Tracing the Journey of Cross-cultural Adaptation by Polish Migrant Women in Ireland: Effects of Push and Pull Factors on Polish Migrant Women’s Identity

By Katharina Storch.

Published by The Social Sciences Collection

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Article: Print $US10.00
Article: Electronic $US5.00

Since EU accession on May 1st 2004, more than 200,000 Polish migrants arrived in Ireland and changed the face of Ireland considerably. The focus of this paper is placed on the effects push and pull factors of migration have on the process of cross-cultural adaptation of Polish migrant women in Ireland and subsequent identity changes. Push and pull factors of migration have a significant effect on this process, which begins prior to the journey of migration. Being pushed out of their home country by various factors and pulled towards the host country by other factors, Polish migrant women start on their journey from Poland to Ireland. The many, often young, women who seek to improve their lives in Ireland are taking a chance that was given to them as a result of EU accession, and overall, they are pushed and pulled by the lure of a full life. Various push and pull factors also have a different effect on the process of cross-cultural adaptation, such as the permanence of the migration experience, and subsequent identity changes, such as changes in Polish family-orientated culture.

Keywords: Cross-cultural Adaptation, Intercultural, Identity, Push/Pull Factors, Economic Migration, Social Emancipation, Migrant Women, Transnational Mobility

International Journal of Interdisciplinary Social Sciences, Volume 3, Issue 8, pp.23-30. Article: Print (Spiral Bound). Article: Electronic (PDF File; 560.938KB).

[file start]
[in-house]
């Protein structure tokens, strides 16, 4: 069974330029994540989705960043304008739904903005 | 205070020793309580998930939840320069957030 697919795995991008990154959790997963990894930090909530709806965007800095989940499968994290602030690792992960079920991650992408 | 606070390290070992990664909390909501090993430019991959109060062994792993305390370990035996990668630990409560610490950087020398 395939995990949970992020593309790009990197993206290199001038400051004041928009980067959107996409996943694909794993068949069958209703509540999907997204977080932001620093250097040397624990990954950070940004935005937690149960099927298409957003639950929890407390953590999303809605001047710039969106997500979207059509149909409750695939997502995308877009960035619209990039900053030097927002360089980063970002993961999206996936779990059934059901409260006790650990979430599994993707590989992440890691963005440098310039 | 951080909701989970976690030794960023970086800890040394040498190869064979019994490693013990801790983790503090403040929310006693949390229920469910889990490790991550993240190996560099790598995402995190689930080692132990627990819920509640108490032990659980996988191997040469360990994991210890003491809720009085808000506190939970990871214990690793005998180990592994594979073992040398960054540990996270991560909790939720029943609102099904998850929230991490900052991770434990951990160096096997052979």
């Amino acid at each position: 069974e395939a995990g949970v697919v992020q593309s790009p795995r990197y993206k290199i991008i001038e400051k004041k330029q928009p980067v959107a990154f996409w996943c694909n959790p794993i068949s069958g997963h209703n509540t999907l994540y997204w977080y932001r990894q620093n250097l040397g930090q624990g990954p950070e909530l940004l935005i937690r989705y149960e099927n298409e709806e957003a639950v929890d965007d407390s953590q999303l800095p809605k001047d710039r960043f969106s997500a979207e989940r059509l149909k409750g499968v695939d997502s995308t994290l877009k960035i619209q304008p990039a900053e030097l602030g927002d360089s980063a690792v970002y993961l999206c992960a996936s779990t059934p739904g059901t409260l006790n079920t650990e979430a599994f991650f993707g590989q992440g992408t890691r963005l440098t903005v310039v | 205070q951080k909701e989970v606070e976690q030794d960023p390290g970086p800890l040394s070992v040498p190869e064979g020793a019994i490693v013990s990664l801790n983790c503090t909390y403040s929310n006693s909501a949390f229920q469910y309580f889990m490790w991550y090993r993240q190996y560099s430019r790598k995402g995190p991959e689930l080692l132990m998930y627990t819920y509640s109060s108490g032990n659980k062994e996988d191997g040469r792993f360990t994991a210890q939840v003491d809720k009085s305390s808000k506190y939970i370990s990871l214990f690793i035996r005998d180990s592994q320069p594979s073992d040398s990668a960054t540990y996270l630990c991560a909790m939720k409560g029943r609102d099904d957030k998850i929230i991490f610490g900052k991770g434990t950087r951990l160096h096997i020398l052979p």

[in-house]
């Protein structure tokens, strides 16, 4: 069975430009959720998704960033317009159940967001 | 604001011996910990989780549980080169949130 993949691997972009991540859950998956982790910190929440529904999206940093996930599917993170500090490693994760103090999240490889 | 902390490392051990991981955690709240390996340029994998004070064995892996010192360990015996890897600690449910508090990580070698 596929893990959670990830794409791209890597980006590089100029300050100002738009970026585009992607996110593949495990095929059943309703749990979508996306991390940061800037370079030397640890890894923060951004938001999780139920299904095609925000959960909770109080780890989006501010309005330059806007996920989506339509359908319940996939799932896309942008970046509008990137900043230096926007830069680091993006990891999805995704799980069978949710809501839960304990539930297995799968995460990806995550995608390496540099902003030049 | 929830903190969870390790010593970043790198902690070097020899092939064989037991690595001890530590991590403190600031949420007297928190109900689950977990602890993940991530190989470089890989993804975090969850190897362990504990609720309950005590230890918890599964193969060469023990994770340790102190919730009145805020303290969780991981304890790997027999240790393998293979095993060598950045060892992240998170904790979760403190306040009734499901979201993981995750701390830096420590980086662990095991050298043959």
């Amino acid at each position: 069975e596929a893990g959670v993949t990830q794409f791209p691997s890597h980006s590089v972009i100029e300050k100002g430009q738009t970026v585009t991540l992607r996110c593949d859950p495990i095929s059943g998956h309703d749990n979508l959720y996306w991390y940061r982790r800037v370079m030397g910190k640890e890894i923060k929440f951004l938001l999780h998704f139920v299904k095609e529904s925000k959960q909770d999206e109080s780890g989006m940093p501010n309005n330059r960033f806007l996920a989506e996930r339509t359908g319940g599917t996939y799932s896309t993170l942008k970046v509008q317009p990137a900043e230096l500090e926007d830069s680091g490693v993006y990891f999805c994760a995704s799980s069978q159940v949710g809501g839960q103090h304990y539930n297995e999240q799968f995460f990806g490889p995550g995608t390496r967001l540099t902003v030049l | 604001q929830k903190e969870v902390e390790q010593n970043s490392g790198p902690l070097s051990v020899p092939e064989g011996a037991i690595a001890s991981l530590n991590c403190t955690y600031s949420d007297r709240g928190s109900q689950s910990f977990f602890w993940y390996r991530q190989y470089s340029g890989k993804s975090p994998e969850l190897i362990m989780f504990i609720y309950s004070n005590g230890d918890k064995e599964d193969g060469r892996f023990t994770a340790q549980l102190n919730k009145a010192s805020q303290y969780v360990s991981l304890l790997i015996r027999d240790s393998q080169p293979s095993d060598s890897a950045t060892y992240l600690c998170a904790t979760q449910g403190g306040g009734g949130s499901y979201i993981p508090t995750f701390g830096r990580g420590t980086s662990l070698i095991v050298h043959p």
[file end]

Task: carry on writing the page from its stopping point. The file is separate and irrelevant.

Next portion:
Dr. Katharina Storch

PhD candidate, School of Applied Languages and Intercultural Studies, Dublin, Ireland

Katharina Storch is currently finishing up on her PhD in Dublin City University (DCU) that is entitled ‘Tracing the journey of cross-cultural adaptation of Polish migrant women in Ireland’. She holds an M.A. in Intercultural Studies from DCU and a Bachelor in International Marketing from Savonia Polytechnic, Varkaus in Finland. In DCU, she lectures ‘Intercultural Communicative Competence’. She also teaches English and German at Berlitz Language Schools. As a research assistant, she has worked in an EU-funded research project in DCU, called the European Intercultural Workplace Project, that explores issues of diversity in workplaces across ten European countries. Her research interests are in migration and intercultural studies, with emphasis on Polish and Irish migration, as well as cross-cultural psychology and diversity in the intercultural workplace. She is an active member of the research network “European researcher of migration and ethnic studies”.

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